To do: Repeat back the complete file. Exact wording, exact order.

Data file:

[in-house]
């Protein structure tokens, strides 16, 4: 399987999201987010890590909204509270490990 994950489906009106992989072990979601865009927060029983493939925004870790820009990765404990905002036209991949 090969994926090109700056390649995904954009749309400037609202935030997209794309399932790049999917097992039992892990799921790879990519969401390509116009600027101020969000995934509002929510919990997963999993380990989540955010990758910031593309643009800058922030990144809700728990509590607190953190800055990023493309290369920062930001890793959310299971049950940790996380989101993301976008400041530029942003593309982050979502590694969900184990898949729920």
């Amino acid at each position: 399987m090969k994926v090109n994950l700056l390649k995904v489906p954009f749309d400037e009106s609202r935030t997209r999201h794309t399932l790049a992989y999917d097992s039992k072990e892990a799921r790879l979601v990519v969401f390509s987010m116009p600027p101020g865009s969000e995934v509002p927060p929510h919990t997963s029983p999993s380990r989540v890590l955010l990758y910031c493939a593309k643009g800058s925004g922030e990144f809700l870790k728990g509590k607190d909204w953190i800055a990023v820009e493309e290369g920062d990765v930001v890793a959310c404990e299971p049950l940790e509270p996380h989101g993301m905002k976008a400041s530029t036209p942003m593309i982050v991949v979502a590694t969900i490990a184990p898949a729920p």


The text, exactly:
[in-house]
């Protein structure tokens, strides 16, 4: 399987999201987010890590909204509270490990 994950489906009106992989072990979601865009927060029983493939925004870790820009990765404990905002036209991949 090969994926090109700056390649995904954009749309400037609202935030997209794309399932790049999917097992039992892990799921790879990519969401390509116009600027101020969000995934509002929510919990997963999993380990989540955010990758910031593309643009800058922030990144809700728990509590607190953190800055990023493309290369920062930001890793959310299971049950940790996380989101993301976008400041530029942003593309982050979502590694969900184990898949729920």
């Amino acid at each position: 399987m090969k994926v090109n994950l700056l390649k995904v489906p954009f749309d400037e009106s609202r935030t997209r999201h794309t399932l790049a992989y999917d097992s039992k072990e892990a799921r790879l979601v990519v969401f390509s987010m116009p600027p101020g865009s969000e995934v509002p927060p929510h919990t997963s029983p999993s380990r989540v890590l955010l990758y910031c493939a593309k643009g800058s925004g922030e990144f809700l870790k728990g509590k607190d909204w953190i800055a990023v820009e493309e290369g920062d990765v930001v890793a959310c404990e299971p049950l940790e509270p996380h989101g993301m905002k976008a400041s530029t036209p942003m593309i982050v991949v979502a590694t969900i490990a184990p898949a729920p």